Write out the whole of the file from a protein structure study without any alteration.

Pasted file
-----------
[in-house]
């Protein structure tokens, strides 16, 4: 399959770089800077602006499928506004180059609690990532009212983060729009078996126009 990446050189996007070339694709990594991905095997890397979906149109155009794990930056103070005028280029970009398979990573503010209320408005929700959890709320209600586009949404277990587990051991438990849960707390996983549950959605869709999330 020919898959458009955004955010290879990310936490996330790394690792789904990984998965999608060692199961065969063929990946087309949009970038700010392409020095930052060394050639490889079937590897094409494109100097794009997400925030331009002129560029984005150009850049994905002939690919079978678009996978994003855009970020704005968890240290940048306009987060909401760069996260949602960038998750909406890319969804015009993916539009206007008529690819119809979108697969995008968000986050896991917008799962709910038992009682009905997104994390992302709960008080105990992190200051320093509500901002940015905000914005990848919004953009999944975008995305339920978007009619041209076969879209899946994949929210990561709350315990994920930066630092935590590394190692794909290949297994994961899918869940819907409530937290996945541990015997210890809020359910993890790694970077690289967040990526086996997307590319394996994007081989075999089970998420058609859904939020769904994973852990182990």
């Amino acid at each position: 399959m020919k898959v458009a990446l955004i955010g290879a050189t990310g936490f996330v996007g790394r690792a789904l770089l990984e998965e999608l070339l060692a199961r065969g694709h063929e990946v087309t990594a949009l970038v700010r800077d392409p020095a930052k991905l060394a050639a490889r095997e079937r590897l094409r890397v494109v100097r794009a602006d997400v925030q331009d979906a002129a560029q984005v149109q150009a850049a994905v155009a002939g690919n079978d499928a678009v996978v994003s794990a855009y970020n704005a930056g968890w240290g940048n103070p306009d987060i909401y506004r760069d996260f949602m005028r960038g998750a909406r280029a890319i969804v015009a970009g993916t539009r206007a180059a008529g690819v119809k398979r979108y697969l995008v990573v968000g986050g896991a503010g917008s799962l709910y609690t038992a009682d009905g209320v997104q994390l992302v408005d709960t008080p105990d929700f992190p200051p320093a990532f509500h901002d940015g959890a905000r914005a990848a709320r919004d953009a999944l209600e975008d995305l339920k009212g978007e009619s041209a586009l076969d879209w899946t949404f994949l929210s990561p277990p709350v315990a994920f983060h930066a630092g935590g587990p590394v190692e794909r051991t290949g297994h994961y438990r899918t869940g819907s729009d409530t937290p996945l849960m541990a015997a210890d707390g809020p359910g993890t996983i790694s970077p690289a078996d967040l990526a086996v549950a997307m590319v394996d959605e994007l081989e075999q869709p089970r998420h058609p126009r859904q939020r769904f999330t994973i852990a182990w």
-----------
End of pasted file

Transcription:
[in-house]
């Protein structure tokens, strides 16, 4: 399959770089800077602006499928506004180059609690990532009212983060729009078996126009 990446050189996007070339694709990594991905095997890397979906149109155009794990930056103070005028280029970009398979990573503010209320408005929700959890709320209600586009949404277990587990051991438990849960707390996983549950959605869709999330 020919898959458009955004955010290879990310936490996330790394690792789904990984998965999608060692199961065969063929990946087309949009970038700010392409020095930052060394050639490889079937590897094409494109100097794009997400925030331009002129560029984005150009850049994905002939690919079978678009996978994003855009970020704005968890240290940048306009987060909401760069996260949602960038998750909406890319969804015009993916539009206007008529690819119809979108697969995008968000986050896991917008799962709910038992009682009905997104994390992302709960008080105990992190200051320093509500901002940015905000914005990848919004953009999944975008995305339920978007009619041209076969879209899946994949929210990561709350315990994920930066630092935590590394190692794909290949297994994961899918869940819907409530937290996945541990015997210890809020359910993890790694970077690289967040990526086996997307590319394996994007081989075999089970998420058609859904939020769904994973852990182990």
């Amino acid at each position: 399959m020919k898959v458009a990446l955004i955010g290879a050189t990310g936490f996330v996007g790394r690792a789904l770089l990984e998965e999608l070339l060692a199961r065969g694709h063929e990946v087309t990594a949009l970038v700010r800077d392409p020095a930052k991905l060394a050639a490889r095997e079937r590897l094409r890397v494109v100097r794009a602006d997400v925030q331009d979906a002129a560029q984005v149109q150009a850049a994905v155009a002939g690919n079978d499928a678009v996978v994003s794990a855009y970020n704005a930056g968890w240290g940048n103070p306009d987060i909401y506004r760069d996260f949602m005028r960038g998750a909406r280029a890319i969804v015009a970009g993916t539009r206007a180059a008529g690819v119809k398979r979108y697969l995008v990573v968000g986050g896991a503010g917008s799962l709910y609690t038992a009682d009905g209320v997104q994390l992302v408005d709960t008080p105990d929700f992190p200051p320093a990532f509500h901002d940015g959890a905000r914005a990848a709320r919004d953009a999944l209600e975008d995305l339920k009212g978007e009619s041209a586009l076969d879209w899946t949404f994949l929210s990561p277990p709350v315990a994920f983060h930066a630092g935590g587990p590394v190692e794909r051991t290949g297994h994961y438990r899918t869940g819907s729009d409530t937290p996945l849960m541990a015997a210890d707390g809020p359910g993890t996983i790694s970077p690289a078996d967040l990526a086996v549950a997307m590319v394996d959605e994007l081989e075999q869709p089970r998420h058609p126009r859904q939020r769904f999330t994973i852990a182990w």